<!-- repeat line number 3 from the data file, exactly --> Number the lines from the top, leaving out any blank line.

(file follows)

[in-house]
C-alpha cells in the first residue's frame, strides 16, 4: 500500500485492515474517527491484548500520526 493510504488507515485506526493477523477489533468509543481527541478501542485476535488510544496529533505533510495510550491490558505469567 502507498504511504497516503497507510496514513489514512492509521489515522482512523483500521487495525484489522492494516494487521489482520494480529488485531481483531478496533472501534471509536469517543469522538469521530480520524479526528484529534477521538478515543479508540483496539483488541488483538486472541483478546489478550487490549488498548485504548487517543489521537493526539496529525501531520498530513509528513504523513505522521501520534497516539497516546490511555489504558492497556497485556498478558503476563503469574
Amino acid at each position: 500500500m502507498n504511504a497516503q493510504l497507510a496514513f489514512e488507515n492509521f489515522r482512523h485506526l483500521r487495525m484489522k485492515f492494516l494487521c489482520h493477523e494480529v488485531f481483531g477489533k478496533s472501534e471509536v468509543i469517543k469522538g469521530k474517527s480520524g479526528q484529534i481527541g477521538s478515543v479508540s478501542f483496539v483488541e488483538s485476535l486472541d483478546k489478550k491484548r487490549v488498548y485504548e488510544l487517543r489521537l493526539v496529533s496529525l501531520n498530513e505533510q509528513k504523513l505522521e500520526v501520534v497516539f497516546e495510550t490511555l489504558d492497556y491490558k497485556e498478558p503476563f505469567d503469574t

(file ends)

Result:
Amino acid at each position: 500500500m502507498n504511504a497516503q493510504l497507510a496514513f489514512e488507515n492509521f489515522r482512523h485506526l483500521r487495525m484489522k485492515f492494516l494487521c489482520h493477523e494480529v488485531f481483531g477489533k478496533s472501534e471509536v468509543i469517543k469522538g469521530k474517527s480520524g479526528q484529534i481527541g477521538s478515543v479508540s478501542f483496539v483488541e488483538s485476535l486472541d483478546k489478550k491484548r487490549v488498548y485504548e488510544l487517543r489521537l493526539v496529533s496529525l501531520n498530513e505533510q509528513k504523513l505522521e500520526v501520534v497516539f497516546e495510550t490511555l489504558d492497556y491490558k497485556e498478558p503476563f505469567d503469574t